Hutchinson News, Aug. 8
Kansas Gov. Sam Brownback’s job is in trouble. That was the biggest takeaway from Tuesday’s primary election.
Normally, winning an election with 63 percent of the vote would be considered a strong victory. Not in this case. Brownback is an incumbent, and his opponent was a complete unknown. She got 37 percent of the vote in a Republican primary in Kansas, where the well-organized ultraconservatives — Brownback’s base — usually run the show.
Not only was Jennifer Winn of Wichita a dark horse, she ran for office because of frustration with the way the courts treated her son, charged with murder for his involvement in a drug deal that turned deadly. Late in the campaign, voters also learned that she and her running mate both had bankruptcies in their pasts. One of her primary issues was legalization of marijuana.
And with all that baggage, she got almost 40 percent of Republican votes. Those votes were mostly votes against Brownback.
Now Brownback and Lt. Gov. Jeff Colyer face a pair of truly credible candidates in House Minority Leader Paul Davis of Lawrence and Wichita businesswoman Jill Docking.
And voters have plenty of reason to be dissatisfied with the status quo in Kansas. Just a day after the election, a second credit rating agency lowered the state’s bond rating, citing a looming budget crisis and sluggish economic growth.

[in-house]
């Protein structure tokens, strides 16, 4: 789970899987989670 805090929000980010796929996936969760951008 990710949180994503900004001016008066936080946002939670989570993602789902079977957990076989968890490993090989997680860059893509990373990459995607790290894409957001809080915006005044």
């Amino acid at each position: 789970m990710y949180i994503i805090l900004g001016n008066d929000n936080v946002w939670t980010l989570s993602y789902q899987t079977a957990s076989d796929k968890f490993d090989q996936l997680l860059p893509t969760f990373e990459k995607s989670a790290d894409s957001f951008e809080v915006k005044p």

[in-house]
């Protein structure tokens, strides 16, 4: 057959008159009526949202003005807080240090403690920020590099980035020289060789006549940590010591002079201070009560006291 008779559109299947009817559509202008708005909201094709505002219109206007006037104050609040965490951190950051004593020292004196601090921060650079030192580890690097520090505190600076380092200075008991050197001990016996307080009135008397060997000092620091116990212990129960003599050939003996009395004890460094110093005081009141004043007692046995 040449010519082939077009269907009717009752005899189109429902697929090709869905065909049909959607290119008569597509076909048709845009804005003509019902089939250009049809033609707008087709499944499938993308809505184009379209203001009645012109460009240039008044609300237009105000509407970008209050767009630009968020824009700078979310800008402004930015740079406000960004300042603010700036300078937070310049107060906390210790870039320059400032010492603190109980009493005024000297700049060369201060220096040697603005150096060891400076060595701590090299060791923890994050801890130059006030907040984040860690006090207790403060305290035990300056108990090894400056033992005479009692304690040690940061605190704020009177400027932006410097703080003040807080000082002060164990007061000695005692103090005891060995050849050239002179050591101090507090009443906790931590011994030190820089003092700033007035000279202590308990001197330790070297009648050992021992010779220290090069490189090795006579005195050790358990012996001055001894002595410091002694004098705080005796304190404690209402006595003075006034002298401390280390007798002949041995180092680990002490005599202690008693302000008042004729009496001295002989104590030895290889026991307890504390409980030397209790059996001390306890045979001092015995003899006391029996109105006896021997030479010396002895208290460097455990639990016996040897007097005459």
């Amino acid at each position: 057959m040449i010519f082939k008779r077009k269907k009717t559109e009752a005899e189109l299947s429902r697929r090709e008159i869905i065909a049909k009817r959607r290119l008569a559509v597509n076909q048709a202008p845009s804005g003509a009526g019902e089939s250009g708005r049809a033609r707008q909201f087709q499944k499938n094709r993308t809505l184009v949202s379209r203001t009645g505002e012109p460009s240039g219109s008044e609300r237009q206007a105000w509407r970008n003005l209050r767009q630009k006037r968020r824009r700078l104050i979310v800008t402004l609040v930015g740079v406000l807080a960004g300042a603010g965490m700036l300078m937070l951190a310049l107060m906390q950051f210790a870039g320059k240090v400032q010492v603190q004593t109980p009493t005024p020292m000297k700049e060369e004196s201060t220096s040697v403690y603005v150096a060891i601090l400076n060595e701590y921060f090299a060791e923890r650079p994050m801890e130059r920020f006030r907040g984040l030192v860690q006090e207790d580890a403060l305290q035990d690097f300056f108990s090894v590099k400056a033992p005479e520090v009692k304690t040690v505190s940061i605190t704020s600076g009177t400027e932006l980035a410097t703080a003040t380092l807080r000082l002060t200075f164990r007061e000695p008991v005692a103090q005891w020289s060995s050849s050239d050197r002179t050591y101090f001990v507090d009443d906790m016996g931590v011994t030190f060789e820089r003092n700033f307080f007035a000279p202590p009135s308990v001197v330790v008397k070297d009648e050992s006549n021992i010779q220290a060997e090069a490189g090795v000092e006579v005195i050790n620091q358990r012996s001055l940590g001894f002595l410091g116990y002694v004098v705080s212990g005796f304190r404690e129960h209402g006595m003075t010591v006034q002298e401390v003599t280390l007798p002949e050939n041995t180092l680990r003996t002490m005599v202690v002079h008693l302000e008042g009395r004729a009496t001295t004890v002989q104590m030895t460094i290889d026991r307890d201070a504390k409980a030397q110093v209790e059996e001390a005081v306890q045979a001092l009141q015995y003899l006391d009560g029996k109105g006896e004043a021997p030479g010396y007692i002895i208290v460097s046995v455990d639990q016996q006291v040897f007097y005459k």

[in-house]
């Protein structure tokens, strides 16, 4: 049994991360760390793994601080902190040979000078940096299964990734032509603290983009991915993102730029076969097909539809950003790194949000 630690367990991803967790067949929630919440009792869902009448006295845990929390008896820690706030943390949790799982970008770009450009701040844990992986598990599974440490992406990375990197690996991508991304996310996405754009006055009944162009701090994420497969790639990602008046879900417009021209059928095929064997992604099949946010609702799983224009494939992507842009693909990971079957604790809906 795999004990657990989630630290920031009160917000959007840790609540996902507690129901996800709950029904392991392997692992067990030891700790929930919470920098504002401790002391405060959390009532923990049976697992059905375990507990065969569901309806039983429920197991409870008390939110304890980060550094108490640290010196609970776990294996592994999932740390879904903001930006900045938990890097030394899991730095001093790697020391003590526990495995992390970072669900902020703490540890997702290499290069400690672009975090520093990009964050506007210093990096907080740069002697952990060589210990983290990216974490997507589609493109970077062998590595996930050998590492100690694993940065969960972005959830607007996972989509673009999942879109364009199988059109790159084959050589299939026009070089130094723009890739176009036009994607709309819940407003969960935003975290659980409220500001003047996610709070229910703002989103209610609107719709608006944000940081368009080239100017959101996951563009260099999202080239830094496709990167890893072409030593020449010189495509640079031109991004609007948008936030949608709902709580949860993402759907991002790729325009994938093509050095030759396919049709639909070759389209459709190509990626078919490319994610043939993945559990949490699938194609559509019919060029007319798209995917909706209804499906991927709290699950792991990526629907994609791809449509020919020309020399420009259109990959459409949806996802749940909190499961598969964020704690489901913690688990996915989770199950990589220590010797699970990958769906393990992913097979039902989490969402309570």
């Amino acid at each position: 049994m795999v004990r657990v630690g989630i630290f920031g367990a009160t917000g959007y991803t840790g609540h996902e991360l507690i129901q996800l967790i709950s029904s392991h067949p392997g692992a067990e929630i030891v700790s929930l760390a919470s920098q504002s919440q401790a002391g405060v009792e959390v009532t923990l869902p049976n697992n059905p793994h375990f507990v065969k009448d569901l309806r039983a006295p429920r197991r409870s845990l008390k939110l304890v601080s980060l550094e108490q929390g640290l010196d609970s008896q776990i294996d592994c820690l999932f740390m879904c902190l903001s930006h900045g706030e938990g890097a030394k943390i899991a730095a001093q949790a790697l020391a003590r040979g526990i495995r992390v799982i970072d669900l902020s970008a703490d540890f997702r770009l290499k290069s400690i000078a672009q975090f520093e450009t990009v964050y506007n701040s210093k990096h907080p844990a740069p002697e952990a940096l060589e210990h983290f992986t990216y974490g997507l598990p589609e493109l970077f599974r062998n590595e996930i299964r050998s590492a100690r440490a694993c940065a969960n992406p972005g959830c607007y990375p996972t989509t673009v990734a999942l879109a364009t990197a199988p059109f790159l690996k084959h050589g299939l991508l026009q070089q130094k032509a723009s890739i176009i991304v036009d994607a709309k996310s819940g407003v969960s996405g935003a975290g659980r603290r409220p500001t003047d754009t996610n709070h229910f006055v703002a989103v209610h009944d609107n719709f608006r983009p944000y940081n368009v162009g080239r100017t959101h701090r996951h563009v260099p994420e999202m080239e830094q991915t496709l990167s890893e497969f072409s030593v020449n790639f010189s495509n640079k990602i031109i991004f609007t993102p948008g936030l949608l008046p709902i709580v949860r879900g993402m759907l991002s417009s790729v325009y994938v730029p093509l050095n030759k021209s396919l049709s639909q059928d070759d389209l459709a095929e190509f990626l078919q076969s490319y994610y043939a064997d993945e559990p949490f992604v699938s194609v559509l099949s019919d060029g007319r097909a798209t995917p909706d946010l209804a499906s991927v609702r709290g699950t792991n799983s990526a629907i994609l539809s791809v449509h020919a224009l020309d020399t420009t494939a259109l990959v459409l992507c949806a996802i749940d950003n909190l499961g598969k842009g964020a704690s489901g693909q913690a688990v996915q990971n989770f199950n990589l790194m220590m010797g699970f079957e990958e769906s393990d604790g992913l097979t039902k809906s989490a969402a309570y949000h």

Brownback’s self-described economic experiment is putting the state in financial distress. And that’s not liberal Democrats saying so, it is Moody’s and Standard & Poor’s, which are leading financial analysis firms.
Meanwhile, a new survey reported that the number of Kansans without health insurance has jumped by the most of any state in the country. The numbers aren’t confirmed, but Kansans surely aren’t helped by Brownback’s refusal to accept federal money to establish a health insurance marketplace or to expand Medicaid — policies obviously not based on the welfare of Kansans but on politics.
And that’s the problem with Brownback. He’s in it for himself. His political ambitions come before the welfare of Kansans.
Consequently, though Brownback hasn’t lost re-election yet, clearly he has lost the confidence of many Kansans.
Another GOP incumbent who also has let down his constituents showed weakness in the primary results. U.S. Rep. Tim Huelskamp of Kansas’ 1st District had an even greater challenge from a mostly unknown. In that GOP primary, Alan LaPolice captured 45 percent of the vote.
Voters showed their unhappiness with Huelskamp, his alienation from party leadership because of his abrasiveness, coupled with unpopular positions against the farm bill and wind energy. A Republican with more name recognition easily could have beaten Huelskamp, if only such a Republican would have made a run at it. Maybe it will be LaPolice in two years.
Kansas Secretary of State Kris Kobach also received a well-deserved vote of no-confidence.
The part-time secretary of state who is most known for his crusade against immigration showed weakness in losing 35 percent of Republican votes to the unknown, but qualified, Scott Morgan of Lawrence. Again, dissatisfaction with the incumbent was evident.
Though the winners in these elections were not a surprise, they were far tighter races than most predicted, and therein reveals some telling insight.